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Tuesday, October 21, 2003 - Page updated at 12:00 A.M.
By Katherine Pfleger
WASHINGTON As Boeing hones the list of cities contending for its 7E7 assembly line, its search for the most generous incentives has renewed a debate over how far a bidding war should go.
Boeing already has been offered tax breaks, low-interest loans, employee training and bargain-priced land. But sources close to the bidding process say the company has upped the ante, asking some sites to arrange for a small fleet of modified 747s to bring in oversized parts.
Even experts in corporate incentives found that novel. Greg LeRoy, head of the D.C.-based nonprofit Good Jobs First, said the average state has more than 30 types of incentives at its disposal to lure companies.
But "planes are a new one on me," he said. "I am not aware of a similar request having been made for anybody."
No one's saying publicly if any of the states competing for the 7E7 is willing to provide the planes at an estimated cost of $300 million.
"There is a direct, painful connection in the war among the states and the state fiscal crisis right now," said LeRoy, whose organization studies the best practices in state and local job subsidies. "We've been encouraging states to do a better job of accounting what bang they are getting for the buck."
Incentives pay off
Yet business developers say even generous corporate incentives tend to pay off in the long run with jobs, expanded tax base and an improved regional image, in turn attracting more business.
"When requests are made, each entity or each company making a proposal has got to evaluate their situation how badly they need the investment made there, how badly they need the jobs," said Billy Joe Camp, an economic-development consultant in Birmingham, Ala. "I don't know if there are many large projects that, historically speaking, have not paid off."
One thing everyone agrees on: Companies willing to be nomadic which now includes Boeing stand to score big when they offer communities prizes like the $900 million 7E7 assembly line, which will employ roughly 1,200 workers.
Business developers do sophisticated analysis of financial costs and benefits. Ray Gilley, head of the Metro Orlando Economic Development Commission, says some communities use a formula known as the "REMI model," or Regional Economic Models Inc.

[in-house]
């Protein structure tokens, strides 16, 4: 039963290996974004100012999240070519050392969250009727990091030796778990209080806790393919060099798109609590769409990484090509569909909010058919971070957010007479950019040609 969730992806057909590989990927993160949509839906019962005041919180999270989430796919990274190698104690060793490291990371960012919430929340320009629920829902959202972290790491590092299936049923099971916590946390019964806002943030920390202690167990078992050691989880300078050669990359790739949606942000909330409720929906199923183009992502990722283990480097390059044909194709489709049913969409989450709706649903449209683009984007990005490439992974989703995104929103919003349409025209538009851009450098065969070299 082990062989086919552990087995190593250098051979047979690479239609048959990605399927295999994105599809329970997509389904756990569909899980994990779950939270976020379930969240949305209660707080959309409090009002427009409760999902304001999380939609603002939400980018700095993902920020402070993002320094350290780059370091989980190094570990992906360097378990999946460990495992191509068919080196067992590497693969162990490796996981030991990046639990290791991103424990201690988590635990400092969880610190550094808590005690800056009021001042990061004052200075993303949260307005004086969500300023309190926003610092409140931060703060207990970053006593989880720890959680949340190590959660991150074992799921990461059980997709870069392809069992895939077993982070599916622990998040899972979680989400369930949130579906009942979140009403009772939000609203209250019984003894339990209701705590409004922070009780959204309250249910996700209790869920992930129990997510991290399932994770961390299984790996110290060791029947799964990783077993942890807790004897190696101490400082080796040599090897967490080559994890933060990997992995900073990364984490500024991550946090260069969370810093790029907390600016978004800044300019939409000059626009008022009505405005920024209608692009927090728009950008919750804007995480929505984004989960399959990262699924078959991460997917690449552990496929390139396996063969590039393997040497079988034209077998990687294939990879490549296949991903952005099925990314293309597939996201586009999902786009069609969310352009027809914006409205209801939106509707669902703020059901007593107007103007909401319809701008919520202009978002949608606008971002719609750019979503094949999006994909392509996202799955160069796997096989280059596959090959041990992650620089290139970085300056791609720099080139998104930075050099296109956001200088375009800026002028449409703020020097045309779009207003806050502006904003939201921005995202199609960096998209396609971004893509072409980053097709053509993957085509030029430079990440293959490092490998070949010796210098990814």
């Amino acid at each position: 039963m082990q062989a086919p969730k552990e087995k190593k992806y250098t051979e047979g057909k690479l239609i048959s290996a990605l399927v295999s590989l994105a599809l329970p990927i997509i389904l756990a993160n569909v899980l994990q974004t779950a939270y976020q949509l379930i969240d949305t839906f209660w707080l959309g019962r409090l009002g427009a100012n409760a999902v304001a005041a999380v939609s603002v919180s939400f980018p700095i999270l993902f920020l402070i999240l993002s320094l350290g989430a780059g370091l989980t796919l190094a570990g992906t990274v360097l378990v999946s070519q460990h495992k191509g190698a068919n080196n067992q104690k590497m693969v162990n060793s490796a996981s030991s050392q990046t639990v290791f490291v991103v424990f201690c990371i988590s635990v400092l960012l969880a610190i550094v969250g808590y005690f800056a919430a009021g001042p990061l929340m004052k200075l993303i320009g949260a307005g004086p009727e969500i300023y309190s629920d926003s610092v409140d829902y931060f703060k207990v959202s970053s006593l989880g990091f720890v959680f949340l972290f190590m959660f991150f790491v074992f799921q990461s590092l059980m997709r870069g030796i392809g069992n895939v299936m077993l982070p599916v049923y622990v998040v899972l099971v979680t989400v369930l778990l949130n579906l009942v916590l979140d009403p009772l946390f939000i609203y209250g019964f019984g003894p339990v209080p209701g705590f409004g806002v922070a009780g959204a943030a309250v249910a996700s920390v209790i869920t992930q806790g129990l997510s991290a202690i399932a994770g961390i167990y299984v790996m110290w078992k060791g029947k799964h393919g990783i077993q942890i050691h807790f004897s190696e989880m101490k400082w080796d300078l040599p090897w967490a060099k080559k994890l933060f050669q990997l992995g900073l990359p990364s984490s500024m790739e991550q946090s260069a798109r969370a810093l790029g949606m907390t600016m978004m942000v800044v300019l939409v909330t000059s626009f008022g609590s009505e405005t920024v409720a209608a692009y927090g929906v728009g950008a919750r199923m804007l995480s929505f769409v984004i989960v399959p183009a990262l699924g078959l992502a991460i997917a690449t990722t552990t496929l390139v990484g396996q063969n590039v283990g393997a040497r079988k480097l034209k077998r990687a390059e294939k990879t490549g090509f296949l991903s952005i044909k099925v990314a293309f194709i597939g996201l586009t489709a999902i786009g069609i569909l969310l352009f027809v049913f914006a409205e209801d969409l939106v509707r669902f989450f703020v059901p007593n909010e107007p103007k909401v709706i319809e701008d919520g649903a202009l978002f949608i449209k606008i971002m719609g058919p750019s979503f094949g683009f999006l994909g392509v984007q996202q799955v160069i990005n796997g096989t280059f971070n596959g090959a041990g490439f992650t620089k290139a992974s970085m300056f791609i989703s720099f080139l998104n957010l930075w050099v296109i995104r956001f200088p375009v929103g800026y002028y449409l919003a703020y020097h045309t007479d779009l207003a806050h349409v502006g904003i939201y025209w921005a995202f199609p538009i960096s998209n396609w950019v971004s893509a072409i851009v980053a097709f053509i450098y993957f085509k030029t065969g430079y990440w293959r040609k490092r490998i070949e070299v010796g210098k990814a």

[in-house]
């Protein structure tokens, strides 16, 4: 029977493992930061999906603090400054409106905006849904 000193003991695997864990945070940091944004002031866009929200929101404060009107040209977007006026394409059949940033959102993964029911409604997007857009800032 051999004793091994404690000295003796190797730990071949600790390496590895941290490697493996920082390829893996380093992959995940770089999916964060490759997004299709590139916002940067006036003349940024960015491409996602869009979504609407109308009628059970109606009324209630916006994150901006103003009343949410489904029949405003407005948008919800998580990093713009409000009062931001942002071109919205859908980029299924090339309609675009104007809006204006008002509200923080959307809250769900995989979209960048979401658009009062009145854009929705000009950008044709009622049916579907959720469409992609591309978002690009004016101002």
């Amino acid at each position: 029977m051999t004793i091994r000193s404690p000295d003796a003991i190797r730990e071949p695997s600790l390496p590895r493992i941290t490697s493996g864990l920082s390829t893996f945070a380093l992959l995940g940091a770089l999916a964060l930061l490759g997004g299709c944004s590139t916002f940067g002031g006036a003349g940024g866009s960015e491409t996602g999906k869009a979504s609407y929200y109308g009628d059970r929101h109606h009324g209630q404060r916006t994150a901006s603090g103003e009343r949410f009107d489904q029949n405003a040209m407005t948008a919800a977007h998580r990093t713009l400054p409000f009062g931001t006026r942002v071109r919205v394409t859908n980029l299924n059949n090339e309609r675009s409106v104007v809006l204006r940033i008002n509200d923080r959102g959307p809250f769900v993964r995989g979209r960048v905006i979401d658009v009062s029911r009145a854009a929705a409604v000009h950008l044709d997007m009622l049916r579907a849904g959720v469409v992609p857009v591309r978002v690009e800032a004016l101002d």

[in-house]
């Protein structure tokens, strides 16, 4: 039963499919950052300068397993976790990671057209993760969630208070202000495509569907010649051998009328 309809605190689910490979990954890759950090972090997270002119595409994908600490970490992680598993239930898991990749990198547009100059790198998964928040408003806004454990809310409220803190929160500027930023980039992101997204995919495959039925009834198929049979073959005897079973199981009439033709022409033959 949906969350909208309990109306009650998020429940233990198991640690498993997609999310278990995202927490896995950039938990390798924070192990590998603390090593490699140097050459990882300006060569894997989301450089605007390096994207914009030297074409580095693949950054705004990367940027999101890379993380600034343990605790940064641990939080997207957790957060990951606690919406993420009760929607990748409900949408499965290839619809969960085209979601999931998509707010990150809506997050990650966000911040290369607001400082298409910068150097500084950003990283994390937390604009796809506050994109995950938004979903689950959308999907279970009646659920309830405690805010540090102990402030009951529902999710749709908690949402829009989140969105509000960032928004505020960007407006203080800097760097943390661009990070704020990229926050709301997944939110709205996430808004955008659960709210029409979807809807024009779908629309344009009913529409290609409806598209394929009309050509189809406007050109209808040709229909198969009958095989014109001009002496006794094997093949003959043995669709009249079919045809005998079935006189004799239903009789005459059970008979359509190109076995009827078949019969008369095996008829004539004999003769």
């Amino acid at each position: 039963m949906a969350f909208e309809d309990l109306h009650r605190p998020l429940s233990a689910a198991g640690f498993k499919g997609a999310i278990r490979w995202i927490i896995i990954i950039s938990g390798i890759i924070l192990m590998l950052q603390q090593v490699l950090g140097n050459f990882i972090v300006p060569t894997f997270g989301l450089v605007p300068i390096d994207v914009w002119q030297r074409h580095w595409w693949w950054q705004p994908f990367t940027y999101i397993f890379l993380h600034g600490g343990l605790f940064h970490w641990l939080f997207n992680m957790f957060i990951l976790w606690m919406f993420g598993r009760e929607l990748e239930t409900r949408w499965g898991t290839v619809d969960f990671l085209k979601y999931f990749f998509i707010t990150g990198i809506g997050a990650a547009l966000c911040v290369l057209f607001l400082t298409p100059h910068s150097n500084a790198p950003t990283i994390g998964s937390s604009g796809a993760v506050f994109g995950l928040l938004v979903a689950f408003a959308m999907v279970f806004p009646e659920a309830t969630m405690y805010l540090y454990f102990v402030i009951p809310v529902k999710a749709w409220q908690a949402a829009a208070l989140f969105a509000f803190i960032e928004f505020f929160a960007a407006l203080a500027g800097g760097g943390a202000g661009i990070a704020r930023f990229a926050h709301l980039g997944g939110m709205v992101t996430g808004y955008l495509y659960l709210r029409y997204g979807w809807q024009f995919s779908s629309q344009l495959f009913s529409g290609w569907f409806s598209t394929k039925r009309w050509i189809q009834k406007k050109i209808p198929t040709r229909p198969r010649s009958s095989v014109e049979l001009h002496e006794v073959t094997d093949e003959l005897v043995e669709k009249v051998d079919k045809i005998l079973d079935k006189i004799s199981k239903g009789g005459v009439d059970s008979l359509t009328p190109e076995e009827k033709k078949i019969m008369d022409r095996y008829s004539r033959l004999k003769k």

"Someone has to take a calculator out and once knowing what the numbers are see if it's something they can do," said Gilley, whose region in Florida just lost a recent bidding war for the Scripps Institute and a possible 5,000 health-research jobs.
Using REMI software, regional planners can plug in numbers to find the impact of corporate expansions, new facilities and even tax increases.
Other less quantifiable factors also play into the decision making, such as improved name recognition, or branding, for a city.
Gilley says the 7E7 has extra value because of Boeing's prominence. "Think of all the auxiliary industries, their supplier networks. It will create a whole new industry cluster," Gilley said. "If you get one company, it's easier to get a second. And if you have two, it's easier to get a third."
But Stephen Roulac, author of the upcoming book "280 Corporate Real Estate and Place Mistakes and How to Avoid Them," thinks cities shouldn't engage in what he calls "place prostitution," or selling themselves and their futures.
"That may not be the best for, shall we say, their character development," Roulac said.
For instance, he said, massive incentives packages can put a region's existing companies at a disadvantage.
"To the extent that Boeing is able to go into that place with big incentives, they can pay slightly more in wages than other companies and still be profitable," he said.